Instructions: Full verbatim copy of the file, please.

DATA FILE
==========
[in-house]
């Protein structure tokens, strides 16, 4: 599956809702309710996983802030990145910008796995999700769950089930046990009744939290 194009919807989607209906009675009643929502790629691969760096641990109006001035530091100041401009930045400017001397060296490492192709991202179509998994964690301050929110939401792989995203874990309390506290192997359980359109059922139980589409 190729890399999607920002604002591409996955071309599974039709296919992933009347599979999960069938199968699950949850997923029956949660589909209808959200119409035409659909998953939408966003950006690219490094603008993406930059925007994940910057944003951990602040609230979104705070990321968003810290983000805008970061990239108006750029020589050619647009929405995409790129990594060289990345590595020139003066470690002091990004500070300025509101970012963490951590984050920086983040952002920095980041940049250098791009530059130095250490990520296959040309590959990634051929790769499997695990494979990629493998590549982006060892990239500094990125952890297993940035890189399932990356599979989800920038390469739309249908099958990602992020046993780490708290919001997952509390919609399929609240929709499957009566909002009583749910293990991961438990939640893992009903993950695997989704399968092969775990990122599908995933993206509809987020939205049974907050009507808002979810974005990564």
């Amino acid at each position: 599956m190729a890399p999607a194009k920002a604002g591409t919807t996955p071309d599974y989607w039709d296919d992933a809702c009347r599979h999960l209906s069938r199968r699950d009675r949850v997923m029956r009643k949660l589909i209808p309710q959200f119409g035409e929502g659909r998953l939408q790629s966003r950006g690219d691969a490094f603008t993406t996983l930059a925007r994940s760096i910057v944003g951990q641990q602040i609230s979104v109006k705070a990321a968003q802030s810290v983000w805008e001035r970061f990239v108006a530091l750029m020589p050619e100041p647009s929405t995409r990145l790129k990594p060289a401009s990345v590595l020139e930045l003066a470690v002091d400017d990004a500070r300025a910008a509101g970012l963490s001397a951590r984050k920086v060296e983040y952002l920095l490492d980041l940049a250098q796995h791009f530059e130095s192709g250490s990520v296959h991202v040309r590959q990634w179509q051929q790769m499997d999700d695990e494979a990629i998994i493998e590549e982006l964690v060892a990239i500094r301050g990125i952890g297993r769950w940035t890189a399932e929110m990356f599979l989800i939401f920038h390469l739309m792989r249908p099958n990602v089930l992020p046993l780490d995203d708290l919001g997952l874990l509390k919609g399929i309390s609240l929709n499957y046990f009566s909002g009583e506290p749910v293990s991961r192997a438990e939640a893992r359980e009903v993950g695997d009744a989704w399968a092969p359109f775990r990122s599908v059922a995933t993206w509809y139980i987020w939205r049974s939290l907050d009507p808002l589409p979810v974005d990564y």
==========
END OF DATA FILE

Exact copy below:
[in-house]
């Protein structure tokens, strides 16, 4: 599956809702309710996983802030990145910008796995999700769950089930046990009744939290 194009919807989607209906009675009643929502790629691969760096641990109006001035530091100041401009930045400017001397060296490492192709991202179509998994964690301050929110939401792989995203874990309390506290192997359980359109059922139980589409 190729890399999607920002604002591409996955071309599974039709296919992933009347599979999960069938199968699950949850997923029956949660589909209808959200119409035409659909998953939408966003950006690219490094603008993406930059925007994940910057944003951990602040609230979104705070990321968003810290983000805008970061990239108006750029020589050619647009929405995409790129990594060289990345590595020139003066470690002091990004500070300025509101970012963490951590984050920086983040952002920095980041940049250098791009530059130095250490990520296959040309590959990634051929790769499997695990494979990629493998590549982006060892990239500094990125952890297993940035890189399932990356599979989800920038390469739309249908099958990602992020046993780490708290919001997952509390919609399929609240929709499957009566909002009583749910293990991961438990939640893992009903993950695997989704399968092969775990990122599908995933993206509809987020939205049974907050009507808002979810974005990564």
């Amino acid at each position: 599956m190729a890399p999607a194009k920002a604002g591409t919807t996955p071309d599974y989607w039709d296919d992933a809702c009347r599979h999960l209906s069938r199968r699950d009675r949850v997923m029956r009643k949660l589909i209808p309710q959200f119409g035409e929502g659909r998953l939408q790629s966003r950006g690219d691969a490094f603008t993406t996983l930059a925007r994940s760096i910057v944003g951990q641990q602040i609230s979104v109006k705070a990321a968003q802030s810290v983000w805008e001035r970061f990239v108006a530091l750029m020589p050619e100041p647009s929405t995409r990145l790129k990594p060289a401009s990345v590595l020139e930045l003066a470690v002091d400017d990004a500070r300025a910008a509101g970012l963490s001397a951590r984050k920086v060296e983040y952002l920095l490492d980041l940049a250098q796995h791009f530059e130095s192709g250490s990520v296959h991202v040309r590959q990634w179509q051929q790769m499997d999700d695990e494979a990629i998994i493998e590549e982006l964690v060892a990239i500094r301050g990125i952890g297993r769950w940035t890189a399932e929110m990356f599979l989800i939401f920038h390469l739309m792989r249908p099958n990602v089930l992020p046993l780490d995203d708290l919001g997952l874990l509390k919609g399929i309390s609240l929709n499957y046990f009566s909002g009583e506290p749910v293990s991961r192997a438990e939640a893992r359980e009903v993950g695997d009744a989704w399968a092969p359109f775990r990122s599908v059922a995933t993206w509809y139980i987020w939205r049974s939290l907050d009507p808002l589409p979810v974005d990564y």